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This is my code for pset1 mario problem. It works but it looks really messy and inefficient. I think I could use less variables and use the while loops better but I'm not sure where to begin. I'd be happy if someone could point out where and why my code is inefficient so I can fix it

#include <stdio.h>
#include <cs50.h>

int main(void)
{
    int pyramidHeight;

    printf("How tall is the pyramid?: ");
    pyramidHeight = GetInt();

    while(pyramidHeight <= 0 || pyramidHeight > 23)
    {
        printf("Please enter a number between 1 and 23: ");
        pyramidHeight = GetInt();
    }

    int spaces = pyramidHeight - 1; //amount of spaces(should end up at 0)
    int spacesHolder = pyramidHeight -1; //place holder for holding spaces
    int hashes = 2; //how many hashes to print
    int hashesHolder = 2; //counts how many hashes we're supposed to print next
    int finalHashes = pyramidHeight + 2; //number of hashes it should end up at (It should be pyramidHeight + 1 but when I put 1 it ends too early)

    while((hashes != finalHashes)) //run this while final amount of hashes has not been printed
    {
        while(spaces != 0)
        {
            printf(" ");
            spaces--;
        }

        spacesHolder--; //print -1 space next line
        spaces = spacesHolder; 

        while((hashes != 0))
        {
            printf("#");
            hashes--;
        }

        hashesHolder++; //print +1 hash next line
        hashes = hashesHolder; 

        printf("\n"); //move to next line

    }

}

EDIT: UPDATED CODE BELOW

#include <stdio.h>
#include <cs50.h>

int main(void)
{

    printf("How tall is the pyramid?: ");
    int pyramidHeight = GetInt(); //get height of pyramid from user

    while(pyramidHeight <= 0 || pyramidHeight > 23) //if the user inputs a number less than or equal to 0 or greater than 23, prompt for a number again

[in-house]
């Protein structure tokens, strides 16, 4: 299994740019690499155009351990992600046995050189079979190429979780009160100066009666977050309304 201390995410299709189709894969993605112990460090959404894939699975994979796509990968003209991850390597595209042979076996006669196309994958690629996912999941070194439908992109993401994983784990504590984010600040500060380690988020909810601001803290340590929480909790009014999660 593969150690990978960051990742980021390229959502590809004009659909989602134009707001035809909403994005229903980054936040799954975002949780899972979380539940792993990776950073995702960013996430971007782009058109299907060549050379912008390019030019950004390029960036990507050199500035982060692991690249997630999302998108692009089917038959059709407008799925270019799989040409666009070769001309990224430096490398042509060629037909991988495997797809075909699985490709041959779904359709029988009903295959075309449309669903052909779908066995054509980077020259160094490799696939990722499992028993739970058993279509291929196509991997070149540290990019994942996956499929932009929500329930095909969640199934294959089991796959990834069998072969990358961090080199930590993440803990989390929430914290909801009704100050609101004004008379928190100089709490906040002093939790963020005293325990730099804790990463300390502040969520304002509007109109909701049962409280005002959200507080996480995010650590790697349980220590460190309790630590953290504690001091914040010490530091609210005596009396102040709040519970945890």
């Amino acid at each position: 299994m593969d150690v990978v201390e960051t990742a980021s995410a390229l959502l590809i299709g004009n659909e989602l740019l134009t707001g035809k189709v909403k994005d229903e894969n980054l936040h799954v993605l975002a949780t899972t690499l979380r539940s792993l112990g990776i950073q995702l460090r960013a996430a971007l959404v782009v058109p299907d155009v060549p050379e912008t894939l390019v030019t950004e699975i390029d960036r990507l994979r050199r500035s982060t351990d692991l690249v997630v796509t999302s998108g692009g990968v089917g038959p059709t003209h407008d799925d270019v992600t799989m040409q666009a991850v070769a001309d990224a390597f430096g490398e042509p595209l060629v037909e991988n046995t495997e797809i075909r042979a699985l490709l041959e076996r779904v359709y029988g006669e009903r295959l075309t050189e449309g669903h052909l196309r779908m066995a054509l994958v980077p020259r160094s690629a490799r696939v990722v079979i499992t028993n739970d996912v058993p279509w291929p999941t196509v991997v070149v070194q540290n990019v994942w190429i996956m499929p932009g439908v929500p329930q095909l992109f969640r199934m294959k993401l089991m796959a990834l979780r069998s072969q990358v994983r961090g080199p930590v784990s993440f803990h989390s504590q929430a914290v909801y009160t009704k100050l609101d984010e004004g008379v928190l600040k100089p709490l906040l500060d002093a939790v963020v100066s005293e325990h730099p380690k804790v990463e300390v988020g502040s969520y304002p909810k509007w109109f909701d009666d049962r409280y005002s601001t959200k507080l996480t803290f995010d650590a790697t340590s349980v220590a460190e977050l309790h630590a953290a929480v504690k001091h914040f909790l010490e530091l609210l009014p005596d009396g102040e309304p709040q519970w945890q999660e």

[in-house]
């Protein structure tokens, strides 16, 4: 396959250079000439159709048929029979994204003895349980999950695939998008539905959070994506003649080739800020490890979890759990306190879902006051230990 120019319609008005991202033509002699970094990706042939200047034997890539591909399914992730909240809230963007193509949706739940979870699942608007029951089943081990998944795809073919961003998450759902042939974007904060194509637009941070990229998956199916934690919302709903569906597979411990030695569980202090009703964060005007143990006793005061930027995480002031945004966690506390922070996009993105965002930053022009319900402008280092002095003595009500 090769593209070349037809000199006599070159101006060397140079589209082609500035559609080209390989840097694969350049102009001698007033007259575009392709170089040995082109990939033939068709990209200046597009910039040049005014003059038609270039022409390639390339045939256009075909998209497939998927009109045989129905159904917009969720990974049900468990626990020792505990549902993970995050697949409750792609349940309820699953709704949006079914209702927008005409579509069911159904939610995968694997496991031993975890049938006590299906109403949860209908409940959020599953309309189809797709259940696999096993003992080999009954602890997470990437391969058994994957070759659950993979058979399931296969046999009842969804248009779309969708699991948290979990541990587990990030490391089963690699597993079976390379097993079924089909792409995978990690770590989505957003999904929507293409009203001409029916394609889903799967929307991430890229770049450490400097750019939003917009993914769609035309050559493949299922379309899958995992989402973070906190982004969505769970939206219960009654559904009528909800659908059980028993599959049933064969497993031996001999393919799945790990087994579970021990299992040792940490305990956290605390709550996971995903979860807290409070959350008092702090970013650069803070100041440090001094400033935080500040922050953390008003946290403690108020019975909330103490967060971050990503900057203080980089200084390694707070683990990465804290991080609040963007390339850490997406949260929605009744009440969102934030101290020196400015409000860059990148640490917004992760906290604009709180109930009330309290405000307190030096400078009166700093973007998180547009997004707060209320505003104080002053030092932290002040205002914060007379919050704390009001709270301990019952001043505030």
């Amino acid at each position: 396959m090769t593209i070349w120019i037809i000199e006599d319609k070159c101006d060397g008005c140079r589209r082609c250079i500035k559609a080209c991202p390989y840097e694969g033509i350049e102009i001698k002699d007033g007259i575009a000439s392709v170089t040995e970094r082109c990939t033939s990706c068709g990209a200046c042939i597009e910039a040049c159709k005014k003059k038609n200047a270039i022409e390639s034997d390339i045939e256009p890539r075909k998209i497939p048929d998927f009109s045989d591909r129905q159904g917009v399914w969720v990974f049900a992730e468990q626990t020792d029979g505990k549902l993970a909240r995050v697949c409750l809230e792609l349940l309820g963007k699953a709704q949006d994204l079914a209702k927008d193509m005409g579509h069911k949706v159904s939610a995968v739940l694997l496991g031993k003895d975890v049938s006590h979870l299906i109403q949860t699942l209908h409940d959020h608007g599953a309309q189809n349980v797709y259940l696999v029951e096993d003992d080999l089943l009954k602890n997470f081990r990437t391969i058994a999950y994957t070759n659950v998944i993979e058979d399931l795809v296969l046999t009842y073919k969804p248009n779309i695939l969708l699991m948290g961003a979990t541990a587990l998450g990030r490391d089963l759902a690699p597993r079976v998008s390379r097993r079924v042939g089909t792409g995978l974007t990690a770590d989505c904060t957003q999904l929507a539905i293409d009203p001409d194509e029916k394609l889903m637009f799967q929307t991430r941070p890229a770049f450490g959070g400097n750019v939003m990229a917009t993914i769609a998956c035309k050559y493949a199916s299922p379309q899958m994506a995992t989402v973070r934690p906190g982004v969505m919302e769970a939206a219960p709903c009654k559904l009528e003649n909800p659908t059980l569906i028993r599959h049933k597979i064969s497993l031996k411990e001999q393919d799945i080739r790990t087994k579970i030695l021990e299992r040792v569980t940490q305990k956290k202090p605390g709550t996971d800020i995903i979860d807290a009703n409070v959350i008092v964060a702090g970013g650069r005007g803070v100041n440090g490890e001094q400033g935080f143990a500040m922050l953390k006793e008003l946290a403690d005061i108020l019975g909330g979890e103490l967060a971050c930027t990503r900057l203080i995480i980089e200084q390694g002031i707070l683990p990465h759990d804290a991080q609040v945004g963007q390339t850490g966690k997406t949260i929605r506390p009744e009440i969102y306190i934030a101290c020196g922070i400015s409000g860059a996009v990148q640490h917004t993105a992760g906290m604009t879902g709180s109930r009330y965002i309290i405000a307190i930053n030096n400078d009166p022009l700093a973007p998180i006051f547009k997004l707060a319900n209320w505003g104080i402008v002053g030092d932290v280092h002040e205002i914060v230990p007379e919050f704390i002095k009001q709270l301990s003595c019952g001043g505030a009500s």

{
        printf("Please enter a number between 1 and 23: ");
        pyramidHeight = GetInt();
    }

    int space = pyramidHeight - 1; //initial amount of spaces to print
    int hash = 2; //initial amount of hashes to print

    for(int currentHeight = 0; currentHeight != pyramidHeight; currentHeight++) //while current pyramid height is less than final height
    {
        for(int spaceCurrent = space; spaceCurrent != 0; spaceCurrent--) //spaceCurrent = number of spaces currently being printed
        {
            printf(" ");
        }

        space--; //print one less space next time

        for(int hashCurrent = 0; hash != hashCurrent; hashCurrent++) //hashCurrent = number of hashes currently being printed
        {
            printf("#");
        }

        hash++; //print one more hash next time

        printf("\n"); // move to next line
    }


}
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You can possibly use two nested for loops instead of while loops to make the code more understandable and presentable. Just a suggestion!

| improve this answer | |
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Declaring variables prior to initializing them can create cluttered code and is often a bad idea unless you require them to have a larger scope, even if you do require a larger scope you can tweak your code in order to not have initialize them early.

I prefer using for loops instead of while loops, but that's entirely up to you as long as your code is concise and readable, which to me it is except for all the variables.

| improve this answer | |
  • Can you initialize a variable within the while loop? For example: While(int spaces = pyramidHeight - 1 != 0) { } – Sung Guk Lee Oct 17 '16 at 8:26
  • No it does not seem like so, as such a for loop would be better apt for the job. If you don't plan on switching to a for, you're declaring a lot of variables in one chunk, so it is difficult to see where each belongs. Although if you absolutely must declare variables prior to initializing them, try to move the declaration and initialization as close together as possible. – Martin Kleiven Oct 17 '16 at 9:37
  • I just prefer using while loop since it makes more sense to me. I will try using a for loop and update the OP! – Sung Guk Lee Oct 17 '16 at 12:26
  • I try to think of the for loop as something I use when I know how many times the body will "loop", and the while loop when it has to run an unknown amount of times. Also, when you're decrementing (i.e., hashes--;) the variable used in the condition of a while loop inside the body, you're already doing what a for loop would, just using extra space. – Martin Kleiven Oct 17 '16 at 13:49
  • Hey I updated the code on the OP! It was a good practice for using the for loop. I think it looks much more clean and presentable now – Sung Guk Lee Oct 18 '16 at 13:33

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